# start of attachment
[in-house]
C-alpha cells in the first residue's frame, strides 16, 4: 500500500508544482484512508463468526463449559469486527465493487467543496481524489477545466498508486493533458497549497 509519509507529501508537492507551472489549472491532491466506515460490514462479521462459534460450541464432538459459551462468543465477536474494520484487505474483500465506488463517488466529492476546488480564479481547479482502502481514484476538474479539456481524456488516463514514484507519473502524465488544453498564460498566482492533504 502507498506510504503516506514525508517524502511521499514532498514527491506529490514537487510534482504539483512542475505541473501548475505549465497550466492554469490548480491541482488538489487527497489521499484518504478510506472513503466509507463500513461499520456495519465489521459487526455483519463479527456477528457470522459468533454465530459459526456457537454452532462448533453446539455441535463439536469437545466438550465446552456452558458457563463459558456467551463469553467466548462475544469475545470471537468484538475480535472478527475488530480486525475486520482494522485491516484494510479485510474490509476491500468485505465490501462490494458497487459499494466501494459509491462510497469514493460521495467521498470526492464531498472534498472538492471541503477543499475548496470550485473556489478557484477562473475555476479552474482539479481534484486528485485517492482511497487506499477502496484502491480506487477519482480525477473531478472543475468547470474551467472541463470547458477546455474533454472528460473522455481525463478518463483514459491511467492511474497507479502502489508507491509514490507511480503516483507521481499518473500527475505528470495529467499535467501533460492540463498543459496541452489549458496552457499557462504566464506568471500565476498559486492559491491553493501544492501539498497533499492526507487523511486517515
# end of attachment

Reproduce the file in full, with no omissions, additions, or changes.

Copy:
[in-house]
C-alpha cells in the first residue's frame, strides 16, 4: 500500500508544482484512508463468526463449559469486527465493487467543496481524489477545466498508486493533458497549497 509519509507529501508537492507551472489549472491532491466506515460490514462479521462459534460450541464432538459459551462468543465477536474494520484487505474483500465506488463517488466529492476546488480564479481547479482502502481514484476538474479539456481524456488516463514514484507519473502524465488544453498564460498566482492533504 502507498506510504503516506514525508517524502511521499514532498514527491506529490514537487510534482504539483512542475505541473501548475505549465497550466492554469490548480491541482488538489487527497489521499484518504478510506472513503466509507463500513461499520456495519465489521459487526455483519463479527456477528457470522459468533454465530459459526456457537454452532462448533453446539455441535463439536469437545466438550465446552456452558458457563463459558456467551463469553467466548462475544469475545470471537468484538475480535472478527475488530480486525475486520482494522485491516484494510479485510474490509476491500468485505465490501462490494458497487459499494466501494459509491462510497469514493460521495467521498470526492464531498472534498472538492471541503477543499475548496470550485473556489478557484477562473475555476479552474482539479481534484486528485485517492482511497487506499477502496484502491480506487477519482480525477473531478472543475468547470474551467472541463470547458477546455474533454472528460473522455481525463478518463483514459491511467492511474497507479502502489508507491509514490507511480503516483507521481499518473500527475505528470495529467499535467501533460492540463498543459496541452489549458496552457499557462504566464506568471500565476498559486492559491491553493501544492501539498497533499492526507487523511486517515